Remotely sensed seasonal dynamics of phytoplankton in the Ligurian Sea in 1997-1999
Nezlin, N.P.; Lacroix, G.; Kostianoy, A.G.; Djenidi, S. (2004). Remotely sensed seasonal dynamics of phytoplankton in the Ligurian Sea in 1997-1999. J. Geophys. Res. 109(C7). dx.doi.org/10.1029/2000JC000628
In: Journal of Geophysical Research. American Geophysical Union: Richmond. ISSN 0148-0227; e-ISSN 2156-2202, more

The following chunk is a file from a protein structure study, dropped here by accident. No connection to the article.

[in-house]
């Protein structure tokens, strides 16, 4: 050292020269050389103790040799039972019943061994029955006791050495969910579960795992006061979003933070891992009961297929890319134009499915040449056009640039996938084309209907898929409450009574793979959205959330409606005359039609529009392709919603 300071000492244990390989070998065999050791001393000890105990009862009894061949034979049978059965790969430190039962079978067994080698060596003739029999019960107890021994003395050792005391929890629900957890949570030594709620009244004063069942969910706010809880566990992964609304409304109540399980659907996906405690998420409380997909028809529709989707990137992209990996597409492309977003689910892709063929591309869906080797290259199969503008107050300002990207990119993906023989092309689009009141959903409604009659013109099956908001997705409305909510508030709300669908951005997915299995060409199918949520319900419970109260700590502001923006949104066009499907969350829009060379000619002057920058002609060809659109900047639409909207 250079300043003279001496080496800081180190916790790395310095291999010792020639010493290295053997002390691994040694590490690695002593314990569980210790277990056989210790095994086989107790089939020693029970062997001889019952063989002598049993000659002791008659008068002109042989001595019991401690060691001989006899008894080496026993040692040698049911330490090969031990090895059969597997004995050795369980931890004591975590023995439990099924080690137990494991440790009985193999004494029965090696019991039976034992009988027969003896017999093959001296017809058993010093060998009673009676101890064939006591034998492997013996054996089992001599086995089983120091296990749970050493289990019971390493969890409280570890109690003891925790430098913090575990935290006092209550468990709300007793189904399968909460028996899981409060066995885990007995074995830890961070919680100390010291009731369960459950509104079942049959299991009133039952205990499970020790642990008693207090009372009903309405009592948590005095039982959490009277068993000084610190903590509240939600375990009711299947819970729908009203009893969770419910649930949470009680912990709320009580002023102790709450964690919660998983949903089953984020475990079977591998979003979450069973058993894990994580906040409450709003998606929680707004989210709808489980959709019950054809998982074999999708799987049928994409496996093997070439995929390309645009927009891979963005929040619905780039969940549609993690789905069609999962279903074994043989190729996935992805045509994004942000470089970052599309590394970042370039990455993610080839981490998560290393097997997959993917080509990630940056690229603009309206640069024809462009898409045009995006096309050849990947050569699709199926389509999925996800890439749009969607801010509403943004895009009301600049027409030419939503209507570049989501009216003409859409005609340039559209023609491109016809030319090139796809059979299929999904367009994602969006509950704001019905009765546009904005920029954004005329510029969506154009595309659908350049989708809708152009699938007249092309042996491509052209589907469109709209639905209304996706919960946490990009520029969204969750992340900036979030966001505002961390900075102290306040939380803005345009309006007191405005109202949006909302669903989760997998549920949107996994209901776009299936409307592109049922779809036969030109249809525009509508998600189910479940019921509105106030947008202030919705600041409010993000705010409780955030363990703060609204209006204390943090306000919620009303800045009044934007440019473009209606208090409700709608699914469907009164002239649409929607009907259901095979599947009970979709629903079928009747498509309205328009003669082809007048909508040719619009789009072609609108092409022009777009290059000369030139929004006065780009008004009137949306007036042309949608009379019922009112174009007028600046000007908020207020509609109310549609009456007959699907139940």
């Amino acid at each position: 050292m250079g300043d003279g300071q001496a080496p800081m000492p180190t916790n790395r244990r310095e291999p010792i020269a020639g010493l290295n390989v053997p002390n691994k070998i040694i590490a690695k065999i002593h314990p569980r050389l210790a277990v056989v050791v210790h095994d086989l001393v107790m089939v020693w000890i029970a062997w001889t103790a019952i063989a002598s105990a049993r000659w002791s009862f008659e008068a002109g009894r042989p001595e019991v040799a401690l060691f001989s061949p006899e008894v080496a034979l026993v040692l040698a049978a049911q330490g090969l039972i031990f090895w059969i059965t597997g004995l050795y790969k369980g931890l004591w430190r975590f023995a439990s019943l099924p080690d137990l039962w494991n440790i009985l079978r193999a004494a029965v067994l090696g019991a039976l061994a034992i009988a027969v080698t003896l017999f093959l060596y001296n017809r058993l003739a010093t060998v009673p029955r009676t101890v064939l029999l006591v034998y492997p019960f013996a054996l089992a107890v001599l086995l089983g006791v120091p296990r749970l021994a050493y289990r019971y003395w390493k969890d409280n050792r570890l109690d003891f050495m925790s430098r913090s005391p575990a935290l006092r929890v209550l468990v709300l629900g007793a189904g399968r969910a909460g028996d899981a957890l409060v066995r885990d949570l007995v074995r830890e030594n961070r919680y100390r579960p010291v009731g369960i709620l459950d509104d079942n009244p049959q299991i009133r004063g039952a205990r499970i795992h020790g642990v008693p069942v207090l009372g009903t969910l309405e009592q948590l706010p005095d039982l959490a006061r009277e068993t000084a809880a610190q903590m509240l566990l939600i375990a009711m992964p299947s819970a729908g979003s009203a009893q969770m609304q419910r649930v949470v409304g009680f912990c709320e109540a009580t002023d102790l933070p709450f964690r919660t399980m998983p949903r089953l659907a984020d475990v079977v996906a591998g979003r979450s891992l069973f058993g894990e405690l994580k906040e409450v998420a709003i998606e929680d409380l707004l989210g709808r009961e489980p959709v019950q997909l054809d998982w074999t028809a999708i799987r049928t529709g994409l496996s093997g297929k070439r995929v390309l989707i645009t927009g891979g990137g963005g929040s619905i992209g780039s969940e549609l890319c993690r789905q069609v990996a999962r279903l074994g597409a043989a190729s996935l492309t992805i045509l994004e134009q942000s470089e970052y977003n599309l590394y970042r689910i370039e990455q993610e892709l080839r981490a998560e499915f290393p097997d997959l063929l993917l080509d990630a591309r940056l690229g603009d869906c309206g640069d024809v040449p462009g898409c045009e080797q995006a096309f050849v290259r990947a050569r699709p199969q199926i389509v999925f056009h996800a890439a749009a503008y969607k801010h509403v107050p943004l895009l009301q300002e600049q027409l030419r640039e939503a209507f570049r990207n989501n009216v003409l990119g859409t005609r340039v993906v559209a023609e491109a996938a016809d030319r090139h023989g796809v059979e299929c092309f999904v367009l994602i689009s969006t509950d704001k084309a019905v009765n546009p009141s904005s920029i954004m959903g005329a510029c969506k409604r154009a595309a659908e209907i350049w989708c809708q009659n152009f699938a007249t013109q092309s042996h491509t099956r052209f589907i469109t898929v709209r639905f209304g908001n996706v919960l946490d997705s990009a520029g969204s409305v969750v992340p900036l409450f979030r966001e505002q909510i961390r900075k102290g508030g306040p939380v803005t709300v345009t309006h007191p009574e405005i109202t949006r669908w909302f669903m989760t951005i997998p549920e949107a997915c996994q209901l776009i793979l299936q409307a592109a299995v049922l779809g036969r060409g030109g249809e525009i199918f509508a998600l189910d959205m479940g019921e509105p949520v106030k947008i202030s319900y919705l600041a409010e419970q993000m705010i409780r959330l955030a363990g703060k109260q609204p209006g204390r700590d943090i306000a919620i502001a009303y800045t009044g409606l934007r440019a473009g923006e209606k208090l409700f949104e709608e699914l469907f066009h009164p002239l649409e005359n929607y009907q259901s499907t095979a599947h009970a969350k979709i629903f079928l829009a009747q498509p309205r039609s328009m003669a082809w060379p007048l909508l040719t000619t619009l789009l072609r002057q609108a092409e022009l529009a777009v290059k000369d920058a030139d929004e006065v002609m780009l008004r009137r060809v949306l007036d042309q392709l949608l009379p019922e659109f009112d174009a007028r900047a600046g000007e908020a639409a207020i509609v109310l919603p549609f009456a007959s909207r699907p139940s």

Remotely sensed data and a one-dimensional hydrophysical model were used to study the seasonal dynamics of surface plant pigments concentration in the Ligurian-Provencal basin. The variations of phytoplankton biomass were estimated from the observations of the Coastal Zone Color Scanner ( 1978 - 1986) and Sea-viewing Wide Field-of-view Sensor (SeaWiFS) ( September 1997 to October 1999) radiometers. The factors of physical environment analyzed included remotely sensed sea surface temperature ( from advanced very high resolution radiometers), wind, air temperature, and atmospheric precipitation. The Geohydrodynamics and Environment Research (GHER) model was used to explain the observed correlations between the physical forcing and the response of phytoplankton biomass. The general pattern of phytoplankton seasonal dynamics was typical to subtropical areas: maximum biomass during cold season from October to April and low biomass during summer months. The intensity of winter/spring bloom significantly varied during different years. The correlation was revealed between the summer/autumn air temperature contrast ( expressed as the difference between the air temperatures in August and in November) and the maximum monthly averaged surface chlorophyll concentration during the subsequent winter/spring bloom. The features of seasonal dynamics of phytoplankton are regulated by the physical impacts influencing water stratification. The difference between two seasonal cycles ( from September 1997 to October 1999) illustrates the response of phytoplankton growth to local meteorological conditions. In March - April 1999 the vernal bloom was much more pronounced; it resulted from deeper winter cooling and more intensive winter convection. Heating of surface water layer, wind mixing, and freshwater load with rains and river discharge either stimulate or depress the development of phytoplankton, depending on what limiting environmental factor ( light or nutrient limitation) prevailed.